The weakening of growth in the last few years combined with the COVID-19 shock further put at risk social development progress. There is still a need for the government to create a conducive social and political environment to attract foreign investors into various sectors of the Namibian economy. That the Namibian economy is growing very slowly can be traced back to the inflation versus interest rate conundrum. Tightening monetary policy raises the costs of borrowing for consumers and businesses, weakening demand and curbing prices. But it could also pinch people’s budgets as the Bank of Namibia continues to normalize policy over the rest of 2023.  Money will become more expensive. The Bank of Namibia is realizing that by having so much cheap money available, it is really causing a lot of consumers to spend. Over-expansion of the money supply can also create demand-pull inflation.

Note that the money supply is not just cash, but also credit, loans, and mortgages. When the money supply expands, it lowers the value of the dollar. When the dollar declines relative to the value of foreign currencies, the prices of imports rise. Interest rates returning to more normal levels is not necessarily a bad thing. It generally is a recognition of better economic growth and better economic conditions. But whenever there is change, there is some anxiety that comes with it. The biggest dangers this year will stem from inflation and the risk that policymakers will call the post-COVID-19 recovery wrong. This is the year we will find out whether the global economy is robust enough to get by with less help from governments and central banks. And whether inflation is a temporary byproduct of COVID -19 or a more persistent problem.

Since it takes so long to move on, it may need a kick and markets are now betting the Bank of Namibia to reduce repo rate at least the remaining meetings. Inflation is a sustained increase in the general price level of goods and services in an economy over a period. Since interest rates determine the price of money, it is logical to assume that if the price of money increases, then the prices of goods will also increase. Suppressing the higher inflation would require deliberate corrective action. I believe the Bank of Namibia had managed the economy well during COVID 19, effectively using the tools available to it to achieve its goals of maintaining the stability of the currency, ensuring full employment, and furthering the economic prosperity and welfare of the people of Namibia.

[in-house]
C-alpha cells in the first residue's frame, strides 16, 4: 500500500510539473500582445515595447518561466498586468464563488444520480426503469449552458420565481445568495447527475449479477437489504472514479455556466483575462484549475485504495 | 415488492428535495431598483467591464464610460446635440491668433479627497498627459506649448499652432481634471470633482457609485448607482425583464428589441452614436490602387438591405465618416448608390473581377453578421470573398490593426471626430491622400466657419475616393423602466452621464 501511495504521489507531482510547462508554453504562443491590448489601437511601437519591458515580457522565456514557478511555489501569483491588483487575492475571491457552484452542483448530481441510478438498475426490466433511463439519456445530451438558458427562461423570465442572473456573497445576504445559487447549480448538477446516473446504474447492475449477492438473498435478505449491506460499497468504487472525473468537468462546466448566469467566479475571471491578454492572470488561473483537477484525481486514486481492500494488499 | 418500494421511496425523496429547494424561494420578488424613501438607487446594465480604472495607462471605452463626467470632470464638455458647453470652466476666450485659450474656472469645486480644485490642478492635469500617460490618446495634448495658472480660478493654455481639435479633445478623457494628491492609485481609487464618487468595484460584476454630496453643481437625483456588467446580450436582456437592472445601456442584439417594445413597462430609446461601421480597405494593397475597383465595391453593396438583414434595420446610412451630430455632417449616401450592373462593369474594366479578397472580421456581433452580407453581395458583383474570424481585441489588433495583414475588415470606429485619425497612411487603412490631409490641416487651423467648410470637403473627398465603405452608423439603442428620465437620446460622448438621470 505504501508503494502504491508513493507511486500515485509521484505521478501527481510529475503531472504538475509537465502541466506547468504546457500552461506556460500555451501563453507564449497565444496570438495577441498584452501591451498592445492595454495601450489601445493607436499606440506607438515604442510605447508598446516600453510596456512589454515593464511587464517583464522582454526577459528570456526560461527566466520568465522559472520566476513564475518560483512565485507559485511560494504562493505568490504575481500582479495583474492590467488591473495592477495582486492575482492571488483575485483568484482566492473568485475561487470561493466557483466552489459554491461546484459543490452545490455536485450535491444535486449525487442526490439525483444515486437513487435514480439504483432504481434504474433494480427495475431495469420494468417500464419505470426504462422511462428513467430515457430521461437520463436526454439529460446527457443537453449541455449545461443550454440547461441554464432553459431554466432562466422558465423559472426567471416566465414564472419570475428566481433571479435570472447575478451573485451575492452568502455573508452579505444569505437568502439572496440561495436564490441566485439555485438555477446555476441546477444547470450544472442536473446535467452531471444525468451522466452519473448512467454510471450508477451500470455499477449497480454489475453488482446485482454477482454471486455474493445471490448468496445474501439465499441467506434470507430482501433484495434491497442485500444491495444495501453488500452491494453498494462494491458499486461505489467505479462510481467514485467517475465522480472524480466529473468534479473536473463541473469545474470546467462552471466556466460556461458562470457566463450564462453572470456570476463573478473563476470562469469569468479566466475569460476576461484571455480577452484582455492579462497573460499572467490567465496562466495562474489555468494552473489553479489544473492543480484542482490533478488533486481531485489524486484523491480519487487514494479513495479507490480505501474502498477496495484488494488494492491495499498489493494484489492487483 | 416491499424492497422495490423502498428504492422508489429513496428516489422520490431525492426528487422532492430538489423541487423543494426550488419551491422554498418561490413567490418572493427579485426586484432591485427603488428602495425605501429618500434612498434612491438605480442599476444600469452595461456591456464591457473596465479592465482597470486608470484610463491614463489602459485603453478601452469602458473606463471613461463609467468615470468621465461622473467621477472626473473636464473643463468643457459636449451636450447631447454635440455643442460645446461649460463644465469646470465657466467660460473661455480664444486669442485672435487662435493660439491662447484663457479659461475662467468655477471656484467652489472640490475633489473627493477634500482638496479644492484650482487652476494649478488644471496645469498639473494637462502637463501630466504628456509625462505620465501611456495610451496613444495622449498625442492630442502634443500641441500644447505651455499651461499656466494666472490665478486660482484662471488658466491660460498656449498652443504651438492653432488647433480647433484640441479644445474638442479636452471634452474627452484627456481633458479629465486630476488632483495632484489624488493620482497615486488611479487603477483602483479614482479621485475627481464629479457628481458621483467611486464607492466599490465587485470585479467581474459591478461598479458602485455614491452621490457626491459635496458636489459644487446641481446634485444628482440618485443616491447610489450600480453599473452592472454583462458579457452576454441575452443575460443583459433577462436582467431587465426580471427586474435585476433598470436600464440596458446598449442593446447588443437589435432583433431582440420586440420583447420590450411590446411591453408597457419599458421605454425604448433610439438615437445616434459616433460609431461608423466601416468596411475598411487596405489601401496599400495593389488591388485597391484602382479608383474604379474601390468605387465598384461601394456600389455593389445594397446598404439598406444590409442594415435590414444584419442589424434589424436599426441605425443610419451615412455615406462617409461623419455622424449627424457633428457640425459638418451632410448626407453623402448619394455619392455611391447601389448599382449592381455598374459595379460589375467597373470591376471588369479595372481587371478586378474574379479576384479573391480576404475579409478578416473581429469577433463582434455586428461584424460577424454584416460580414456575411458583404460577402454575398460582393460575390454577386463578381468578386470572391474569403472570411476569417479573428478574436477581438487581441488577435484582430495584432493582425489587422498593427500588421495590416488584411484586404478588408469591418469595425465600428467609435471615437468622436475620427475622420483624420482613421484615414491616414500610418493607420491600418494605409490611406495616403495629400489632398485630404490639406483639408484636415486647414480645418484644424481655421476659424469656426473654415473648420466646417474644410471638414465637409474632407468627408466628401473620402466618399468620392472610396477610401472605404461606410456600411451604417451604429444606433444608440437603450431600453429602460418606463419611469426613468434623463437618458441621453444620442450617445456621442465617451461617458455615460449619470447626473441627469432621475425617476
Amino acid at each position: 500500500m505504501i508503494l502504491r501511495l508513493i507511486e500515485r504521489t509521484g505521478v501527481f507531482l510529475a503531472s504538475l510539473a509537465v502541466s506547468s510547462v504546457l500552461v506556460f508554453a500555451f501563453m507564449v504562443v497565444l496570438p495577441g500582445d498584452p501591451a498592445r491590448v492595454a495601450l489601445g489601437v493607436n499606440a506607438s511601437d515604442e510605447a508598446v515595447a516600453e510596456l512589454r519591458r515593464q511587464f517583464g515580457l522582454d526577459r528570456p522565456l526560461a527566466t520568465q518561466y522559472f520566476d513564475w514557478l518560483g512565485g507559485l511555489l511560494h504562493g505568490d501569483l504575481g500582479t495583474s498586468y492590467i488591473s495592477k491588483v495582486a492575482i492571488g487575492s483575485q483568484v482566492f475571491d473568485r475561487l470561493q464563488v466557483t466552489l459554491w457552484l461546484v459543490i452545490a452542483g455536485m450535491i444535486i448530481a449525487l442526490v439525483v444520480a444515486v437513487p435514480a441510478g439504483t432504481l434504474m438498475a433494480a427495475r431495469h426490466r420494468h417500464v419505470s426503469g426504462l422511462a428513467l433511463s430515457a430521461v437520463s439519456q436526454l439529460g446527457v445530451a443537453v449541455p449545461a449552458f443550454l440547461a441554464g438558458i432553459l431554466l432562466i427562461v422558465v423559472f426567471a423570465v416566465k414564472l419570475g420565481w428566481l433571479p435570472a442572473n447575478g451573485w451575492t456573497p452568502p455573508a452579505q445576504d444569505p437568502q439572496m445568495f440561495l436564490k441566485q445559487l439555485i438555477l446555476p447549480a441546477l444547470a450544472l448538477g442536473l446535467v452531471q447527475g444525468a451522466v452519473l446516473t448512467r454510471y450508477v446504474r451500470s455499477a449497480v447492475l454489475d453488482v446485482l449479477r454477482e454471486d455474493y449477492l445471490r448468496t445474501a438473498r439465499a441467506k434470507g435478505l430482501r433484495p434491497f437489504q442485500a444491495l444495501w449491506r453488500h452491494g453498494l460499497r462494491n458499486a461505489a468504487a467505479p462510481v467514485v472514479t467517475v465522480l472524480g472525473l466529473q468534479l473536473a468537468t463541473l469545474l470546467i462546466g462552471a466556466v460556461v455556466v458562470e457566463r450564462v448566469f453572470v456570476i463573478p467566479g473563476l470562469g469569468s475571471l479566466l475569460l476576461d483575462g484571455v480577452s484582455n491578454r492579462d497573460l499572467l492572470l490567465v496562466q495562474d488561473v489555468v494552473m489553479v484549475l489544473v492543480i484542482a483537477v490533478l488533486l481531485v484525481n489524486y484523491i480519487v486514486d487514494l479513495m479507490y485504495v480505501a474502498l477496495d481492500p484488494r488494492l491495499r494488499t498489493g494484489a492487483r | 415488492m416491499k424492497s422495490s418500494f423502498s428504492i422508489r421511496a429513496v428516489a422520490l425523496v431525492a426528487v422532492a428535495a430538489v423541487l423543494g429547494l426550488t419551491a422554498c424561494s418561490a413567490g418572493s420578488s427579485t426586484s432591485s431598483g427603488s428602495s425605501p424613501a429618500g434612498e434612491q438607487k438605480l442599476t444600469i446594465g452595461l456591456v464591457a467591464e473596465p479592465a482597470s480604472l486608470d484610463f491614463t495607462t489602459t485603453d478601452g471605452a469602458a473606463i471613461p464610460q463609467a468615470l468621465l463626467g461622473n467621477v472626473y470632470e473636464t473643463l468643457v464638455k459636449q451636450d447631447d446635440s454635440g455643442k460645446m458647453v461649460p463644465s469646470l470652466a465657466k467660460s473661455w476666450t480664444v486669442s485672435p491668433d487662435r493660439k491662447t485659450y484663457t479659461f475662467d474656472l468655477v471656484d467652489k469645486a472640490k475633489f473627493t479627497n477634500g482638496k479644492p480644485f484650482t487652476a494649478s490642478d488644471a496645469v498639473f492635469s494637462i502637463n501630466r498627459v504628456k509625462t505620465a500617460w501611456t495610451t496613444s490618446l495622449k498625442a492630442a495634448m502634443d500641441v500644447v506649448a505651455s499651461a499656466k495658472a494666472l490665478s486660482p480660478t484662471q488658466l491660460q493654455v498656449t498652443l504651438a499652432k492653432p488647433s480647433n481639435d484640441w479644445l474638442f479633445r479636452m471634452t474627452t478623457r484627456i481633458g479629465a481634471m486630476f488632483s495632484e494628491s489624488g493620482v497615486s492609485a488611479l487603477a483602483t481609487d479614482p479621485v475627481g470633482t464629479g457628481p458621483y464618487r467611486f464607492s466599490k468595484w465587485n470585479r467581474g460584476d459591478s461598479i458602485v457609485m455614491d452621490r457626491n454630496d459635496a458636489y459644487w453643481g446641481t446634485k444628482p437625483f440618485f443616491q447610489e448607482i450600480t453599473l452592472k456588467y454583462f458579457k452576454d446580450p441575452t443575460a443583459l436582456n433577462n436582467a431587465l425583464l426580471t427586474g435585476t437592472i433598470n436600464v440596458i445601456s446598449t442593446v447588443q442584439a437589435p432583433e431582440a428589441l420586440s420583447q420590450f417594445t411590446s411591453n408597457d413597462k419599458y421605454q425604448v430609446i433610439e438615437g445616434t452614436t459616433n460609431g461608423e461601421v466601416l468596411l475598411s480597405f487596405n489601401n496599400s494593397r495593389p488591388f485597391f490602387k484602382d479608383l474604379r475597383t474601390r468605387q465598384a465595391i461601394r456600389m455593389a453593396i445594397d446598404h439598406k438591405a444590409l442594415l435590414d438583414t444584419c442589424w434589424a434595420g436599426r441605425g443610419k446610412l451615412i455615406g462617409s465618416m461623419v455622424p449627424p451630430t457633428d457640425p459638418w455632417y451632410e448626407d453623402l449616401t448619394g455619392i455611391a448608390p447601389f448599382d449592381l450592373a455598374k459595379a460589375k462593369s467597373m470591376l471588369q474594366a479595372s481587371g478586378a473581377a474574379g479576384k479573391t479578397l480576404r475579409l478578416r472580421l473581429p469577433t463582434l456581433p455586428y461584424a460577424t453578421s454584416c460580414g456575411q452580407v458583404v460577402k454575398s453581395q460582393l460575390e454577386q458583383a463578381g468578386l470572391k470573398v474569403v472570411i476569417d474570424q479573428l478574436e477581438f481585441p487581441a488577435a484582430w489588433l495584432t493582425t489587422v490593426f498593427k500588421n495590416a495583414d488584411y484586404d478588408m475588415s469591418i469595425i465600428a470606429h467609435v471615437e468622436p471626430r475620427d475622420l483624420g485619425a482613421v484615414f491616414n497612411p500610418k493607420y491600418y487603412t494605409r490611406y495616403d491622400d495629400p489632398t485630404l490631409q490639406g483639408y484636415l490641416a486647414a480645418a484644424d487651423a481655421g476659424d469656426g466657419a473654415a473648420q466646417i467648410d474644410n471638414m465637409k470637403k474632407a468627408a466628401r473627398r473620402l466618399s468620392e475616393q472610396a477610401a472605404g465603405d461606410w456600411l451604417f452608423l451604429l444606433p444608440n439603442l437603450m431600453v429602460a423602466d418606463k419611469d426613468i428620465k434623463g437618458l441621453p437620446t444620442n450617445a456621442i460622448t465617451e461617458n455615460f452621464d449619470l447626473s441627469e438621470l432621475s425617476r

In conclusion, the Bank of Namibia decided to pause repo rate, however this does not mean that the interest cannot increase in near future. The Bank of Namibia deemed the current monetary policy stance consistent with keeping inflation within its target range for the remainder of 2023. Moving closer to the midpoint of the Bank of Namibia target range, partly due to a positive base effect, moderate in commodity prices and anchored inflation expectations. Meanwhile, the Bank of Namibia expects the economy to expand 3.3% this year, underpinned by upbeat household spending and investment activity, as well as a supportive trade sector. The year 2024, we expect the grow rate to decline to 3% respectively.

Therefore, I doubt Bank of Namibia will resort to additional tightening. The Namibia Economy recorded a growth of 5% in the first quarter. Inflation quickly moderated after global commodity prices normalized.